Message boards were born as places of online community. I remember when the BBS (bulletin board system) went viral back in my freshman year of college in the 90’s. It was too cool to be able to create a persona and chat with someone several states away. The relatively new computer labs in the dorm were always packed with waiting lists of people who chatted with others on the BBS rather than typing papers. So I get the ideal of having a specific online community to share a common interest.

social media 5C concept

Lately, I’ve logged into a couple for writers. They both tend to take sides towards one way of publishing over another, and participants can feel uneasy if they side with the opposite publishing world. Like I wrote in yesterday’s blog, I’m still surprised with the line drawn in the sand between traditional and self-publishing. But in order to research all roads to getting my work out there in the world, I’ve logged onto both message boards.

For the most part, the community works. People do share good information based on their own experiences. Sometimes people can include their information like a query letter and get feedback. On the more self-publishing message board, writers share cover designs to help them tweak the image so that it looks the best. So far, I’ve benefited from both message boards and bookmarked several threads with great information and feedback.


The yin and yang of participating in a message board is that for all the good and community building it can do, it comes with its share of evils. The first evil is getting sucked into reading the message board and writing responses rather than working on my own writing. It’s like I think I’ll find the magic bean to make my work a blockbuster hit or the next big thing on the message board. No message board can give that elusive key to doing well. That requires hard work on the part of the writer. I wish I had something that automatically kicked me offline and told me to write, although I do have a nice desktop image of the actors from the Avengers pointing at me with the words “You should be writing!” at the bottom.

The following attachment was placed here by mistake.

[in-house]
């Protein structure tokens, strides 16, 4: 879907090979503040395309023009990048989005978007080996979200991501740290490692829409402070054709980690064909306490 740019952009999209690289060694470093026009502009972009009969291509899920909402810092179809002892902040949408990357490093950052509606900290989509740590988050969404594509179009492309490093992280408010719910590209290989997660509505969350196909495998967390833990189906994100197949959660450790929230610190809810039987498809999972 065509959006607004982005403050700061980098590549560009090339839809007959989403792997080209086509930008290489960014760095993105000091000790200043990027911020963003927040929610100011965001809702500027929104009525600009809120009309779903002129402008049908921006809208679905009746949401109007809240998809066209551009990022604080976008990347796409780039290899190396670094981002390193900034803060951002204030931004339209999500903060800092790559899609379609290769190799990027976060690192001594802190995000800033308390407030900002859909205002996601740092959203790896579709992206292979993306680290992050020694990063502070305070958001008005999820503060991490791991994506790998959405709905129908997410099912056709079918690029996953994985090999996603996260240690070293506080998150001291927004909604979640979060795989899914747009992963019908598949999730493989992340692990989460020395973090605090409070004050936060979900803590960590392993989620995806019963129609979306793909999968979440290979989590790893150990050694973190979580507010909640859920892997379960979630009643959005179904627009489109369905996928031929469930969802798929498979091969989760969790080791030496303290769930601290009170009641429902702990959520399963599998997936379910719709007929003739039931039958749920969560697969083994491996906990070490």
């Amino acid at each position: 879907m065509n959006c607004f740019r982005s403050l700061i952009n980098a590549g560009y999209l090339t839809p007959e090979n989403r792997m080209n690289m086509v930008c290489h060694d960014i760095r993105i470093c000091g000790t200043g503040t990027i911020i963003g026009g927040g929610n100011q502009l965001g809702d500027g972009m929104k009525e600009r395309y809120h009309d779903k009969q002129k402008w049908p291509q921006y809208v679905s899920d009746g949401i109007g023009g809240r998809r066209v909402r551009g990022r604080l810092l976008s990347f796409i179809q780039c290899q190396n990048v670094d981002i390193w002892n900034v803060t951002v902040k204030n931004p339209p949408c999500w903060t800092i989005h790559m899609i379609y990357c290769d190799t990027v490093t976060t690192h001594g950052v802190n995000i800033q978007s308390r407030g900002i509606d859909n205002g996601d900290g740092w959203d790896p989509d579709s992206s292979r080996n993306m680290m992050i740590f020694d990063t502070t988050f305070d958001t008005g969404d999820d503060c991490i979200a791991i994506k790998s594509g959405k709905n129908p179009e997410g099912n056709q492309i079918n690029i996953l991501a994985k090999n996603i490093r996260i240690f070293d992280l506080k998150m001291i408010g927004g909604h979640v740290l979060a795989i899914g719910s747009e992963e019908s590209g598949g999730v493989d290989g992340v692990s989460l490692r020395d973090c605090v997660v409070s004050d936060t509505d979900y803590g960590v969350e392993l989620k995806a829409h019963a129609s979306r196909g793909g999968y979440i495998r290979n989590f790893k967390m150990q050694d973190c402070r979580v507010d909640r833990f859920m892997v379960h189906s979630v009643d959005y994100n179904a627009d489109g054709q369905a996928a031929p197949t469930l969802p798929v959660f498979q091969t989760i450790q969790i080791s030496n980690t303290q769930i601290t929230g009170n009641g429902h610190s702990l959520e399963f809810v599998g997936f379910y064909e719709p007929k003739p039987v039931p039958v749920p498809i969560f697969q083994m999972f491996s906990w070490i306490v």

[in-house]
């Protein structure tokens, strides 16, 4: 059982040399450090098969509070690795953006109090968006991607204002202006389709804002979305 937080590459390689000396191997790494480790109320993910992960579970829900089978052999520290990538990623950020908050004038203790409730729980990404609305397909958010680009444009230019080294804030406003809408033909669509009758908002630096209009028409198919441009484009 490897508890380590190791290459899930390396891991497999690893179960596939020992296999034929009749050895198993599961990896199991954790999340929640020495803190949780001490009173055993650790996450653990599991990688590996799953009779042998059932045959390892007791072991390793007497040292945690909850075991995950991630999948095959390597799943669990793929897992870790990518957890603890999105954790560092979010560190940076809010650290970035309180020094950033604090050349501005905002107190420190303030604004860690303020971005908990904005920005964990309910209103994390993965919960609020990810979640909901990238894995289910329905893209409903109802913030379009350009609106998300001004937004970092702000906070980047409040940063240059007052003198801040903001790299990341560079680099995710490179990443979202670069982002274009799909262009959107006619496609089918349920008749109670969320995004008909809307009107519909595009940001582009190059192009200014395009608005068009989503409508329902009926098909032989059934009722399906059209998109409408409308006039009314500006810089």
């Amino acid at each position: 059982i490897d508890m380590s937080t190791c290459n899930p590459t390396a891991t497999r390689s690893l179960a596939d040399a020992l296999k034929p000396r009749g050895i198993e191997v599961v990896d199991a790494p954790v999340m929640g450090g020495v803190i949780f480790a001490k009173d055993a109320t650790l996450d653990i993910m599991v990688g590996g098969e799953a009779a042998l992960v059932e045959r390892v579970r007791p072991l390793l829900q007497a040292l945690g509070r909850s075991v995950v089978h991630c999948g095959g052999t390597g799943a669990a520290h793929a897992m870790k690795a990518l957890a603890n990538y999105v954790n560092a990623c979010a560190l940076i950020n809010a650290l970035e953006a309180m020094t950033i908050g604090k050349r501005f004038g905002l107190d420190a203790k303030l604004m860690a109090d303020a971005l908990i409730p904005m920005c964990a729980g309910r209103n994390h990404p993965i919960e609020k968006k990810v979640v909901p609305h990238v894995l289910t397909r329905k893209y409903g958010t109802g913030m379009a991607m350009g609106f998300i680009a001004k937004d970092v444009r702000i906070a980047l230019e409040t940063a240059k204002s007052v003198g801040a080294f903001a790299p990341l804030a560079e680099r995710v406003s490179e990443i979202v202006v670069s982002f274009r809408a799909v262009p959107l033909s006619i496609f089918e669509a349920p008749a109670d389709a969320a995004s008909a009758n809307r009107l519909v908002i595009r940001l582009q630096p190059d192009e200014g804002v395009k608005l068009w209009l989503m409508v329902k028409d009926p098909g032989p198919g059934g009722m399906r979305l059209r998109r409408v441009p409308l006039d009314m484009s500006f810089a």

The second evil is one that is shared with any communication online. Because we sit in our own worlds typing to anonymous people, we can forget about etiquette sometimes. Also, intent and tone don’t translate as well. There have been a number of times where I’ve taken it the wrong way that somebody mocked or denigrated me or my response. Then there have been a couple of times where I didn’t read the tone wrong. A good rule of thumb is to write what you would say to someone’s face.

But even with the drama they can cause, message boards do the one thing they were created to do in the first place – provide community.

If you wouldn’t call them a blithering idiot to their face, it’s probably a good idea not to write it out as a response (an example not based on reality). And a smiley face added at the end of a rather insulting post does NOT make it a joke or okay.

Discussions about issues facing the overall topic of the message board, in my case writing and publishing, can be good, but I’ve found that they sometimes devolve into cat fights. One of the things that bothers me is when people argue with personal feelings and attacks rather than using rational thinking and consideration. I know that people have opinions, and sharing those opinions and the experience that led to them can be very informative and help in discovery. But sometimes, people just want to win their side and don’t really care about a balanced discussion.

I will admit a small guilty pleasure that I think many participants share – those threads tend to be the ones we log on and read the most. Nothing like seeing the pot stirred when you’re procrastinating. That’s when the message board requires strong and fair moderators to intercede to make sure no one steps out of the line or becomes too insulting or inappropriate.

But even with the drama they can cause, message boards do the one thing they were created to do in the first place – provide community. I’ve been able to reply directly to writers who have gone on to do well for themselves in both paths of publishing. I made a connection with an outstanding editor. Through personal messages, I’ve connected with some of the more sharing contributors who’ve offered me direct help. And I’ve pulled out a few personal connections from the grand whole.

Ultimately, the one who makes sure I get the most out of message boards is me. Choosing when to visit and for how long, how to participate and when to reply, and whether or not to throw myself into the fray of arguments when I see the ugly side is up to me. What needs to be remembered by all participants is that if the message board isn’t private, then anyone and everyone can see what’s written there. And with the open access to information on the internet, it’s good to remember to put the best foot forward at all times.

For now, I won’t be giving up participating in message board communities. I just need to set better limits to my time on them so that I can finish up my WIP. And for those who do participate in whatever message board you choose, remember to thank your moderators!